Lee Oxford's book on the Fanny capture and the Chicamacomico Races is almost ready to go to the publisher. He's down to selecting pictures and adding some last minute finds. The publisher just upped the number he is allowed to use from 60 to 80. I take that as a good sign. I can't wait to see what he does with all the interesting tidbits he has dug up.
The Napoleon, captured at the battle of New Bern, was sent to New York under a prize crew commanded by F.S. Wells. This was the same Napoleon that Col. Singletary got court-martialed for taking during the Prony incident. Burnside had her loaded with cotton for the voyage.
The cotton was sold in New York. The deal ended up in court. The cotton was sold to him based on its weight. It was wet. He lost $4000 when he sold it dry. Drama and thieves everywhere!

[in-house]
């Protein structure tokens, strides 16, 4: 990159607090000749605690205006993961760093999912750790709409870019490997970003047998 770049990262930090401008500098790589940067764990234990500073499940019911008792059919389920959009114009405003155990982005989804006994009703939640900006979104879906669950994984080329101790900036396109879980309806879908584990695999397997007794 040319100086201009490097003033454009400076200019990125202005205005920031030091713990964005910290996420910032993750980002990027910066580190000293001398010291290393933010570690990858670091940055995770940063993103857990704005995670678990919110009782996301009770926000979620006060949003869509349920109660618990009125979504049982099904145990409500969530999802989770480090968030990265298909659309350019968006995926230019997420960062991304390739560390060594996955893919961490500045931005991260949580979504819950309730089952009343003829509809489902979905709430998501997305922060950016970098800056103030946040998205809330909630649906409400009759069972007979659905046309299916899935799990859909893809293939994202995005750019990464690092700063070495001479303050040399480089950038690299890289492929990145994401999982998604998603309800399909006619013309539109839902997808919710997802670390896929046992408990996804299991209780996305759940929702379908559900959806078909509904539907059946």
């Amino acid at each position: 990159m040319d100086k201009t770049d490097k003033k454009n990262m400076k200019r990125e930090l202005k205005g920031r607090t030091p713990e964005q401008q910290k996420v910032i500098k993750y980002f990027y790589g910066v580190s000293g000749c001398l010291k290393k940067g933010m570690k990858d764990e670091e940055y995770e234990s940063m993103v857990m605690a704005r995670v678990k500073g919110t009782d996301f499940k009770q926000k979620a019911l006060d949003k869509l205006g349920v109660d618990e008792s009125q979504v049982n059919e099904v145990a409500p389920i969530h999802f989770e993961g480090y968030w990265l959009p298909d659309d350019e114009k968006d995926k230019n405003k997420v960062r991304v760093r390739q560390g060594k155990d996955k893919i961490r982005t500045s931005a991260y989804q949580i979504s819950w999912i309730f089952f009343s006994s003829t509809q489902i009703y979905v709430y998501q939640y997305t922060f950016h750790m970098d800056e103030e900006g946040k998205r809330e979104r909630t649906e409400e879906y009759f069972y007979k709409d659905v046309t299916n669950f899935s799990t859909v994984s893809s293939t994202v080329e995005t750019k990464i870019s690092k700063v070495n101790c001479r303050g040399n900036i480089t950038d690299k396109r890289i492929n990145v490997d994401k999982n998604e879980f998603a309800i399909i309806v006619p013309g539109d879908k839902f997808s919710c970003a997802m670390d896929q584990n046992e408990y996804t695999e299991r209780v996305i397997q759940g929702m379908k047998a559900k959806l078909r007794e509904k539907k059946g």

It is unreal what I've been finding in the genealogybank.com newpaper archives lately. Today I found all of the names of the prize crews placed on the George B. Baker - both the Union and the Confederate one. I'm about convinced that I can find everything about the prizes taken at Hatteras if I can just come up with the right search terms. I've found Hannah Balch items that didn't even show up when I searched for "Hannah Balch"!
Today's biggie was finding out the Willet S. Robbins was in fact the prize of the Washington Grays at Ocracoke, not the Winslow's. I knew they had captured a schooner. I knew the sergant's name that escorted the crew to New Bern and Raleigh. That was in von Eberlin's diary. But the name wasn't.
Who knows, I may find something on the H. W Hewes one of these evenings.